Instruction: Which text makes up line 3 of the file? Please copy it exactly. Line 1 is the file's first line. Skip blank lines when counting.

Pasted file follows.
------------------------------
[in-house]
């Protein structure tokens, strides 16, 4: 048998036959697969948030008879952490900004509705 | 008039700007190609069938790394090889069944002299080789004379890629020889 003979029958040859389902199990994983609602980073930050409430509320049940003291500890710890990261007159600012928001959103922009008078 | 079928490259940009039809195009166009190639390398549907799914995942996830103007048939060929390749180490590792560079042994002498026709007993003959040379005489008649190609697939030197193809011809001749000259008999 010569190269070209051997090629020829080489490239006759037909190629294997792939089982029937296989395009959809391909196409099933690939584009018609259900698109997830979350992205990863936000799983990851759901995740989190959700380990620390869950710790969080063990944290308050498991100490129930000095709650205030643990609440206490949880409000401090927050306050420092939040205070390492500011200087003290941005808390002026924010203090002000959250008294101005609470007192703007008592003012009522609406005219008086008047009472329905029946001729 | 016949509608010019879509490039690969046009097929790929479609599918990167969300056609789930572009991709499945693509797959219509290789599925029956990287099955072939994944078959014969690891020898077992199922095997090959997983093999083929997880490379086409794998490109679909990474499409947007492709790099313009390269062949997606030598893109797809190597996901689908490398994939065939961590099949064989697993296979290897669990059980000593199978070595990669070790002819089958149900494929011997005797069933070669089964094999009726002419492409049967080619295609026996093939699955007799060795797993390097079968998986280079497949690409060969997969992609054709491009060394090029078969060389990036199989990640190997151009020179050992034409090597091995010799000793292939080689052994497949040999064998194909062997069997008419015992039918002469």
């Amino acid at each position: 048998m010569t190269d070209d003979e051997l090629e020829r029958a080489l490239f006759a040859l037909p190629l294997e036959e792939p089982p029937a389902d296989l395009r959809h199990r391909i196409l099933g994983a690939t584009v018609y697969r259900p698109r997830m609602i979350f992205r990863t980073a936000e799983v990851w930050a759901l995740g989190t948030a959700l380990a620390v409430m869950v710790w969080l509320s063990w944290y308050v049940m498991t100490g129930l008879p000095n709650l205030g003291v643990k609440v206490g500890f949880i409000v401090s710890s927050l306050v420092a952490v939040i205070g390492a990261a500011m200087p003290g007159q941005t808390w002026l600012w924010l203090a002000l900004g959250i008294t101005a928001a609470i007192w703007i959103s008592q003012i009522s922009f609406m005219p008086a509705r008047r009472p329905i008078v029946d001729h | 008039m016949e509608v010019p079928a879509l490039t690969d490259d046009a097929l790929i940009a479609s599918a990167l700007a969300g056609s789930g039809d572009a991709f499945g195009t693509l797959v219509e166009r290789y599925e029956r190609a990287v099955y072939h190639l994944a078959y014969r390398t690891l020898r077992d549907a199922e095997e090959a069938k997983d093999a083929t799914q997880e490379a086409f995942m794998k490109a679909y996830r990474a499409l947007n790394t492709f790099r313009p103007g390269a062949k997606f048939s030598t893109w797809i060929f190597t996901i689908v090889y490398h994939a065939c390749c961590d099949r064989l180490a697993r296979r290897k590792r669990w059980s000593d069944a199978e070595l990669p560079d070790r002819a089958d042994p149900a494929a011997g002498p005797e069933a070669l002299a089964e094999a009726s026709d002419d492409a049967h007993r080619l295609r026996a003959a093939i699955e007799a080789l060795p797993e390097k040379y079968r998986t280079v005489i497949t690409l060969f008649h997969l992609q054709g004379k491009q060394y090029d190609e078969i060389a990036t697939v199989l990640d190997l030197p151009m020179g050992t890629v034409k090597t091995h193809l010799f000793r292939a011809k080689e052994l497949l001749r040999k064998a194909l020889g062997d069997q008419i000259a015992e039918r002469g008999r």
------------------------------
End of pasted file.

């Amino acid at each position: 048998m010569t190269d070209d003979e051997l090629e020829r029958a080489l490239f006759a040859l037909p190629l294997e036959e792939p089982p029937a389902d296989l395009r959809h199990r391909i196409l099933g994983a690939t584009v018609y697969r259900p698109r997830m609602i979350f992205r990863t980073a936000e799983v990851w930050a759901l995740g989190t948030a959700l380990a620390v409430m869950v710790w969080l509320s063990w944290y308050v049940m498991t100490g129930l008879p000095n709650l205030g003291v643990k609440v206490g500890f949880i409000v401090s710890s927050l306050v420092a952490v939040i205070g390492a990261a500011m200087p003290g007159q941005t808390w002026l600012w924010l203090a002000l900004g959250i008294t101005a928001a609470i007192w703007i959103s008592q003012i009522s922009f609406m005219p008086a509705r008047r009472p329905i008078v029946d001729h | 008039m016949e509608v010019p079928a879509l490039t690969d490259d046009a097929l790929i940009a479609s599918a990167l700007a969300g056609s789930g039809d572009a991709f499945g195009t693509l797959v219509e166009r290789y599925e029956r190609a990287v099955y072939h190639l994944a078959y014969r390398t690891l020898r077992d549907a199922e095997e090959a069938k997983d093999a083929t799914q997880e490379a086409f995942m794998k490109a679909y996830r990474a499409l947007n790394t492709f790099r313009p103007g390269a062949k997606f048939s030598t893109w797809i060929f190597t996901i689908v090889y490398h994939a065939c390749c961590d099949r064989l180490a697993r296979r290897k590792r669990w059980s000593d069944a199978e070595l990669p560079d070790r002819a089958d042994p149900a494929a011997g002498p005797e069933a070669l002299a089964e094999a009726s026709d002419d492409a049967h007993r080619l295609r026996a003959a093939i699955e007799a080789l060795p797993e390097k040379y079968r998986t280079v005489i497949t690409l060969f008649h997969l992609q054709g004379k491009q060394y090029d190609e078969i060389a990036t697939v199989l990640d190997l030197p151009m020179g050992t890629v034409k090597t091995h193809l010799f000793r292939a011809k080689e052994l497949l001749r040999k064998a194909l020889g062997d069997q008419i000259a015992e039918r002469g008999r």